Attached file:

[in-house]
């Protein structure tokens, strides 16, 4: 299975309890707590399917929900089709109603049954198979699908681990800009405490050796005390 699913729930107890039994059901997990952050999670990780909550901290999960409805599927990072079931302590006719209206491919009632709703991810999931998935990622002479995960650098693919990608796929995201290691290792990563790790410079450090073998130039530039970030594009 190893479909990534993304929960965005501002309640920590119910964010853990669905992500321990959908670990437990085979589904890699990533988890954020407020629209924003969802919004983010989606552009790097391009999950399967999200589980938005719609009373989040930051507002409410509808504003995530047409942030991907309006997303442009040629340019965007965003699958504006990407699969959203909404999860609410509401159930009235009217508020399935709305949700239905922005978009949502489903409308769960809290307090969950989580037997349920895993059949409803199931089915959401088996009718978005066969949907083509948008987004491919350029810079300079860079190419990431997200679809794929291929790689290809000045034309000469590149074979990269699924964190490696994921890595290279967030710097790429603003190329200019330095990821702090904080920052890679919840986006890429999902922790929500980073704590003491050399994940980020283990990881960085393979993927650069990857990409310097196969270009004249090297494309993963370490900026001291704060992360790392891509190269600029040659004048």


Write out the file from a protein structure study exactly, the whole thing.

[in-house]
């Protein structure tokens, strides 16, 4: 299975309890707590399917929900089709109603049954198979699908681990800009405490050796005390 699913729930107890039994059901997990952050999670990780909550901290999960409805599927990072079931302590006719209206491919009632709703991810999931998935990622002479995960650098693919990608796929995201290691290792990563790790410079450090073998130039530039970030594009 190893479909990534993304929960965005501002309640920590119910964010853990669905992500321990959908670990437990085979589904890699990533988890954020407020629209924003969802919004983010989606552009790097391009999950399967999200589980938005719609009373989040930051507002409410509808504003995530047409942030991907309006997303442009040629340019965007965003699958504006990407699969959203909404999860609410509401159930009235009217508020399935709305949700239905922005978009949502489903409308769960809290307090969950989580037997349920895993059949409803199931089915959401088996009718978005066969949907083509948008987004491919350029810079300079860079190419990431997200679809794929291929790689290809000045034309000469590149074979990269699924964190490696994921890595290279967030710097790429603003190329200019330095990821702090904080920052890679919840986006890429999902922790929500980073704590003491050399994940980020283990990881960085393979993927650069990857990409310097196969270009004249090297494309993963370490900026001291704060992360790392891509190269600029040659004048």